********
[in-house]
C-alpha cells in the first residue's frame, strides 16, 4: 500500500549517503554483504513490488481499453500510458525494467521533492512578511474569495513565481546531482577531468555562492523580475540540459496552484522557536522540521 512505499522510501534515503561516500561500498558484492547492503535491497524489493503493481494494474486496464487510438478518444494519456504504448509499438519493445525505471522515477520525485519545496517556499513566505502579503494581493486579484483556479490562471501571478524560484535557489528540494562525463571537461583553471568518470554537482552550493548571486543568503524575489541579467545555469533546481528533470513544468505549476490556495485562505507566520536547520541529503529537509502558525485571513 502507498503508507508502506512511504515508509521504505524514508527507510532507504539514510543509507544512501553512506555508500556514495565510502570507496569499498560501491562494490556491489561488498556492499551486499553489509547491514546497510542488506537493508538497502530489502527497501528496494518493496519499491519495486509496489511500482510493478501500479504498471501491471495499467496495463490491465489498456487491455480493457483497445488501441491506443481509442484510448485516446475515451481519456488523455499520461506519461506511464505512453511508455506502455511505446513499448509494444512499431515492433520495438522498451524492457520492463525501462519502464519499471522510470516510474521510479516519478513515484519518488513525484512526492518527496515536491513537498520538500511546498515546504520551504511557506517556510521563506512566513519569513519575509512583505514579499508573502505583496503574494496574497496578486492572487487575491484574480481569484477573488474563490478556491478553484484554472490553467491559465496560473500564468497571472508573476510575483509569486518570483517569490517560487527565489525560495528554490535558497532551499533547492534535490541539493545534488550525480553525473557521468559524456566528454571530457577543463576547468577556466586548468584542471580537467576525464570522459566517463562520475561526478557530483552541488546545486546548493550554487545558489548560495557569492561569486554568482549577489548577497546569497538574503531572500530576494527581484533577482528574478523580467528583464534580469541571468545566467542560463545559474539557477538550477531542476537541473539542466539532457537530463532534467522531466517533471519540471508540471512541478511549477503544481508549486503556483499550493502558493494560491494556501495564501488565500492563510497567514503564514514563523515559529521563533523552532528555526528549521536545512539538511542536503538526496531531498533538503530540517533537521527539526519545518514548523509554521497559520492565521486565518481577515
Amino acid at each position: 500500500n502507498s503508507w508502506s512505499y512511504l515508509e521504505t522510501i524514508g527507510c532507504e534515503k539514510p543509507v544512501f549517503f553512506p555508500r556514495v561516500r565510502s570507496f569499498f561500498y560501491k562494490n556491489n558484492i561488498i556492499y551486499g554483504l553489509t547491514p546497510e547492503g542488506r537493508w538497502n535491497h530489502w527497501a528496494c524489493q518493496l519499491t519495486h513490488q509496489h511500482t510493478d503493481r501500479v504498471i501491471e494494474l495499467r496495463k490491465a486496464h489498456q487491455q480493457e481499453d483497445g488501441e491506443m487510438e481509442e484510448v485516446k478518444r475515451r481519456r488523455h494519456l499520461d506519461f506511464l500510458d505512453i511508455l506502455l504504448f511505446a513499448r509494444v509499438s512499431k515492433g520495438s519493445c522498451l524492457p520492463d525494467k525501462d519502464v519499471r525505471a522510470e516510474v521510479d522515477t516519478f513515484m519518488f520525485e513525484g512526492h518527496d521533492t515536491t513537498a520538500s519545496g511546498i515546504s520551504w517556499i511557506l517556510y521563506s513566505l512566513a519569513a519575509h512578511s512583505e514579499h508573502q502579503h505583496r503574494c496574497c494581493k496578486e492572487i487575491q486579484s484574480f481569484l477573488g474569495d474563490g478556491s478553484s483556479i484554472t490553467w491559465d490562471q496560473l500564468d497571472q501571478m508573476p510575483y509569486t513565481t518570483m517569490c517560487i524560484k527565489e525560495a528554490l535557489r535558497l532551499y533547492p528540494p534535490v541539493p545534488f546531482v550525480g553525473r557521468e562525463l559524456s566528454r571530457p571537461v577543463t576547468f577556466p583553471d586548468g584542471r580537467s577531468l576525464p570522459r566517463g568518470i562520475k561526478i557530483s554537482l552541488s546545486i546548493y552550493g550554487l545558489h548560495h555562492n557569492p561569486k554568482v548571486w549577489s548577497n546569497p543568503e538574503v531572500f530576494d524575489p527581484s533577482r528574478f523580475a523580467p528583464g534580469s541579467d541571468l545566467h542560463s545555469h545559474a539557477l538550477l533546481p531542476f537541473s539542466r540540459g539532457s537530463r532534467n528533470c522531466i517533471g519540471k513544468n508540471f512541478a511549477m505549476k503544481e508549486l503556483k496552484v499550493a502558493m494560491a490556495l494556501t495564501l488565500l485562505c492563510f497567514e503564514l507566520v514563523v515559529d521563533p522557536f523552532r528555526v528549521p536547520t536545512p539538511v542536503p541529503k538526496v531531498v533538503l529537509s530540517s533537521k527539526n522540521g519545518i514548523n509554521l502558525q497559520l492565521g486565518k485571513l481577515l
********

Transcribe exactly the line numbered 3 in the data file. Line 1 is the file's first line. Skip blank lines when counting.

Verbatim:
Amino acid at each position: 500500500n502507498s503508507w508502506s512505499y512511504l515508509e521504505t522510501i524514508g527507510c532507504e534515503k539514510p543509507v544512501f549517503f553512506p555508500r556514495v561516500r565510502s570507496f569499498f561500498y560501491k562494490n556491489n558484492i561488498i556492499y551486499g554483504l553489509t547491514p546497510e547492503g542488506r537493508w538497502n535491497h530489502w527497501a528496494c524489493q518493496l519499491t519495486h513490488q509496489h511500482t510493478d503493481r501500479v504498471i501491471e494494474l495499467r496495463k490491465a486496464h489498456q487491455q480493457e481499453d483497445g488501441e491506443m487510438e481509442e484510448v485516446k478518444r475515451r481519456r488523455h494519456l499520461d506519461f506511464l500510458d505512453i511508455l506502455l504504448f511505446a513499448r509494444v509499438s512499431k515492433g520495438s519493445c522498451l524492457p520492463d525494467k525501462d519502464v519499471r525505471a522510470e516510474v521510479d522515477t516519478f513515484m519518488f520525485e513525484g512526492h518527496d521533492t515536491t513537498a520538500s519545496g511546498i515546504s520551504w517556499i511557506l517556510y521563506s513566505l512566513a519569513a519575509h512578511s512583505e514579499h508573502q502579503h505583496r503574494c496574497c494581493k496578486e492572487i487575491q486579484s484574480f481569484l477573488g474569495d474563490g478556491s478553484s483556479i484554472t490553467w491559465d490562471q496560473l500564468d497571472q501571478m508573476p510575483y509569486t513565481t518570483m517569490c517560487i524560484k527565489e525560495a528554490l535557489r535558497l532551499y533547492p528540494p534535490v541539493p545534488f546531482v550525480g553525473r557521468e562525463l559524456s566528454r571530457p571537461v577543463t576547468f577556466p583553471d586548468g584542471r580537467s577531468l576525464p570522459r566517463g568518470i562520475k561526478i557530483s554537482l552541488s546545486i546548493y552550493g550554487l545558489h548560495h555562492n557569492p561569486k554568482v548571486w549577489s548577497n546569497p543568503e538574503v531572500f530576494d524575489p527581484s533577482r528574478f523580475a523580467p528583464g534580469s541579467d541571468l545566467h542560463s545555469h545559474a539557477l538550477l533546481p531542476f537541473s539542466r540540459g539532457s537530463r532534467n528533470c522531466i517533471g519540471k513544468n508540471f512541478a511549477m505549476k503544481e508549486l503556483k496552484v499550493a502558493m494560491a490556495l494556501t495564501l488565500l485562505c492563510f497567514e503564514l507566520v514563523v515559529d521563533p522557536f523552532r528555526v528549521p536547520t536545512p539538511v542536503p541529503k538526496v531531498v533538503l529537509s530540517s533537521k527539526n522540521g519545518i514548523n509554521l502558525q497559520l492565521g486565518k485571513l481577515l